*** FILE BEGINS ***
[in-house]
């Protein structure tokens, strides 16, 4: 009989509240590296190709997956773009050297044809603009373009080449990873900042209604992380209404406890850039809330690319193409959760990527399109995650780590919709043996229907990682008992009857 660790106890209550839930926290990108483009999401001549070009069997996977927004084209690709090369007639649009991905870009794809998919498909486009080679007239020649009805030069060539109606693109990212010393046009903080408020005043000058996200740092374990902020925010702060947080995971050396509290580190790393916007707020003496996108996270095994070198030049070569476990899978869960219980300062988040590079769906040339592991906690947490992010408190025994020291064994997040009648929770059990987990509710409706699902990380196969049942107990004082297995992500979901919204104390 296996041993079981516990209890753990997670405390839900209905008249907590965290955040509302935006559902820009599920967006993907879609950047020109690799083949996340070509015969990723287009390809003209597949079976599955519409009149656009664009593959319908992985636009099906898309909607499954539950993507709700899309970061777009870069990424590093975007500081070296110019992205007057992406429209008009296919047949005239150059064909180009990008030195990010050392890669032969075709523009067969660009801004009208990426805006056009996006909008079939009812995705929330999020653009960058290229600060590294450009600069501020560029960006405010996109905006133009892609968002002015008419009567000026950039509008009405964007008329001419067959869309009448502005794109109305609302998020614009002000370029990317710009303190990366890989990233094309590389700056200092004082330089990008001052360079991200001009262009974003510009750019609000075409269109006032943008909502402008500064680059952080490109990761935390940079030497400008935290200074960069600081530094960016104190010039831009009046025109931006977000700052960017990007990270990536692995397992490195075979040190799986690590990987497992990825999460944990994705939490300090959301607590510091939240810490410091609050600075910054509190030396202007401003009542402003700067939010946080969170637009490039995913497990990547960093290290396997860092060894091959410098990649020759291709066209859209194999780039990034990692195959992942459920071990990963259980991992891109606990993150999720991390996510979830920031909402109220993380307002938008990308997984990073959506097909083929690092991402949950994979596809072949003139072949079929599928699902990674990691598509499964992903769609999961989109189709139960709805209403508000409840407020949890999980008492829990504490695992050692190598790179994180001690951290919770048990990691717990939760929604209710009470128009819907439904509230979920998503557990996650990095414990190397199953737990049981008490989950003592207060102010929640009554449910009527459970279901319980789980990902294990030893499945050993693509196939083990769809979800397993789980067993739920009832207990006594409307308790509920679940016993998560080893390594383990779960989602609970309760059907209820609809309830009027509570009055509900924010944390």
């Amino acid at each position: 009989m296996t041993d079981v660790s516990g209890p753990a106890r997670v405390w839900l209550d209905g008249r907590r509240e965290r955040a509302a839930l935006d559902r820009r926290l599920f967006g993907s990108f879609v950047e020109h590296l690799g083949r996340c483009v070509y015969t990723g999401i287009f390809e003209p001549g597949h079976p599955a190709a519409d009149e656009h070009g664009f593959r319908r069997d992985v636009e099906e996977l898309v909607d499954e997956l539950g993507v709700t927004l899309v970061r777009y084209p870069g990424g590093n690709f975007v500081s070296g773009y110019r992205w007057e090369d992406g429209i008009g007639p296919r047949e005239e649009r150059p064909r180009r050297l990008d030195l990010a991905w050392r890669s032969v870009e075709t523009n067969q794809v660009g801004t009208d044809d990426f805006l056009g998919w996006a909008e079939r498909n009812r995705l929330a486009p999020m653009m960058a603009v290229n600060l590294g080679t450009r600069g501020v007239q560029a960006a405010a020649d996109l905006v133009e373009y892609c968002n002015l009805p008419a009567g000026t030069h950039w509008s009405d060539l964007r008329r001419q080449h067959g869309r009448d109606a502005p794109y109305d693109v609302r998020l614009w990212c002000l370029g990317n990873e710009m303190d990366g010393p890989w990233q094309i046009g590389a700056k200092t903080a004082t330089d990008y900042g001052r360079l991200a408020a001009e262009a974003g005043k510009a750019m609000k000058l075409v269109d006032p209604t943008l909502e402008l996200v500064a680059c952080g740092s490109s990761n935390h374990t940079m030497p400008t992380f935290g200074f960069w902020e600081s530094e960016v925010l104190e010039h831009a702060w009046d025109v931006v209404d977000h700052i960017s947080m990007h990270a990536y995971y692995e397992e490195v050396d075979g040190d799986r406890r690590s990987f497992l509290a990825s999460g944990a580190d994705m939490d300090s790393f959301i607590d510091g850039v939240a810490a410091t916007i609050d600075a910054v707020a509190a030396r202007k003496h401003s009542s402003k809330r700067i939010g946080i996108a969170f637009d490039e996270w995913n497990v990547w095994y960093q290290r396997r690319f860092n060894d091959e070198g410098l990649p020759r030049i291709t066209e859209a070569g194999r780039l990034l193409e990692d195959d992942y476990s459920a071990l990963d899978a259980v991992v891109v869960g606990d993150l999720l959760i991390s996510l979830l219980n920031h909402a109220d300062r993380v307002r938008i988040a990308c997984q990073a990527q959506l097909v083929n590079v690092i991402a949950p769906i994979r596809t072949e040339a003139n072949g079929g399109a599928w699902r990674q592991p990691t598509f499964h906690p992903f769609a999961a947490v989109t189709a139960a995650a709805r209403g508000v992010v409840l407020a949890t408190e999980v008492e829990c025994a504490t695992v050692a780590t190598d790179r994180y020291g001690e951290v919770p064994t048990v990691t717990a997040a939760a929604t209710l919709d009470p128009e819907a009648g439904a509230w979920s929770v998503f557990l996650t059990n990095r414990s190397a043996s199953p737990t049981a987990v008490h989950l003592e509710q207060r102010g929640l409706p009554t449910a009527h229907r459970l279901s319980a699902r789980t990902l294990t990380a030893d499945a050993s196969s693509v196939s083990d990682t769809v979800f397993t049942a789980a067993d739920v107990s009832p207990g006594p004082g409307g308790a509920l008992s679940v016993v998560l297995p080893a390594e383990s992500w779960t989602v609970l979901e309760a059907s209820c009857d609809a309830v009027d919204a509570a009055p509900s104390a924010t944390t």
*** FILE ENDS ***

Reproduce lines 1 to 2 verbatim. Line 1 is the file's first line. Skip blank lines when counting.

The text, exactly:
[in-house]
């Protein structure tokens, strides 16, 4: 009989509240590296190709997956773009050297044809603009373009080449990873900042209604992380209404406890850039809330690319193409959760990527399109995650780590919709043996229907990682008992009857 660790106890209550839930926290990108483009999401001549070009069997996977927004084209690709090369007639649009991905870009794809998919498909486009080679007239020649009805030069060539109606693109990212010393046009903080408020005043000058996200740092374990902020925010702060947080995971050396509290580190790393916007707020003496996108996270095994070198030049070569476990899978869960219980300062988040590079769906040339592991906690947490992010408190025994020291064994997040009648929770059990987990509710409706699902990380196969049942107990004082297995992500979901919204104390 296996041993079981516990209890753990997670405390839900209905008249907590965290955040509302935006559902820009599920967006993907879609950047020109690799083949996340070509015969990723287009390809003209597949079976599955519409009149656009664009593959319908992985636009099906898309909607499954539950993507709700899309970061777009870069990424590093975007500081070296110019992205007057992406429209008009296919047949005239150059064909180009990008030195990010050392890669032969075709523009067969660009801004009208990426805006056009996006909008079939009812995705929330999020653009960058290229600060590294450009600069501020560029960006405010996109905006133009892609968002002015008419009567000026950039509008009405964007008329001419067959869309009448502005794109109305609302998020614009002000370029990317710009303190990366890989990233094309590389700056200092004082330089990008001052360079991200001009262009974003510009750019609000075409269109006032943008909502402008500064680059952080490109990761935390940079030497400008935290200074960069600081530094960016104190010039831009009046025109931006977000700052960017990007990270990536692995397992490195075979040190799986690590990987497992990825999460944990994705939490300090959301607590510091939240810490410091609050600075910054509190030396202007401003009542402003700067939010946080969170637009490039995913497990990547960093290290396997860092060894091959410098990649020759291709066209859209194999780039990034990692195959992942459920071990990963259980991992891109606990993150999720991390996510979830920031909402109220993380307002938008990308997984990073959506097909083929690092991402949950994979596809072949003139072949079929599928699902990674990691598509499964992903769609999961989109189709139960709805209403508000409840407020949890999980008492829990504490695992050692190598790179994180001690951290919770048990990691717990939760929604209710009470128009819907439904509230979920998503557990996650990095414990190397199953737990049981008490989950003592207060102010929640009554449910009527459970279901319980789980990902294990030893499945050993693509196939083990769809979800397993789980067993739920009832207990006594409307308790509920679940016993998560080893390594383990779960989602609970309760059907209820609809309830009027509570009055509900924010944390």